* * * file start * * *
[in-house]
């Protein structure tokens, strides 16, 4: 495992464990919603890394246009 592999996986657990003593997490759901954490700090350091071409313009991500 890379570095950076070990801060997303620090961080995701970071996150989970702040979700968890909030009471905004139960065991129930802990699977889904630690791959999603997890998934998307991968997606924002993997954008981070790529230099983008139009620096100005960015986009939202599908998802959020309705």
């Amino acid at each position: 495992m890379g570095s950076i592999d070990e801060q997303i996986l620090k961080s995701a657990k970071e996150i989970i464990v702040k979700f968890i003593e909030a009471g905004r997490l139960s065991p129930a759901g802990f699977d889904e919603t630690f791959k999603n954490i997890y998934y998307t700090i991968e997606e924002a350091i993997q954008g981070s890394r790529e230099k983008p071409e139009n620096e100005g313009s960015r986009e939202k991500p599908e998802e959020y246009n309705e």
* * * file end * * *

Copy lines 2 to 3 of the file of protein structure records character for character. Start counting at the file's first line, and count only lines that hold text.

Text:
């Protein structure tokens, strides 16, 4: 495992464990919603890394246009 592999996986657990003593997490759901954490700090350091071409313009991500 890379570095950076070990801060997303620090961080995701970071996150989970702040979700968890909030009471905004139960065991129930802990699977889904630690791959999603997890998934998307991968997606924002993997954008981070790529230099983008139009620096100005960015986009939202599908998802959020309705």
């Amino acid at each position: 495992m890379g570095s950076i592999d070990e801060q997303i996986l620090k961080s995701a657990k970071e996150i989970i464990v702040k979700f968890i003593e909030a009471g905004r997490l139960s065991p129930a759901g802990f699977d889904e919603t630690f791959k999603n954490i997890y998934y998307t700090i991968e997606e924002a350091i993997q954008g981070s890394r790529e230099k983008p071409e139009n620096e100005g313009s960015r986009e939202k991500p599908e998802e959020y246009n309705e």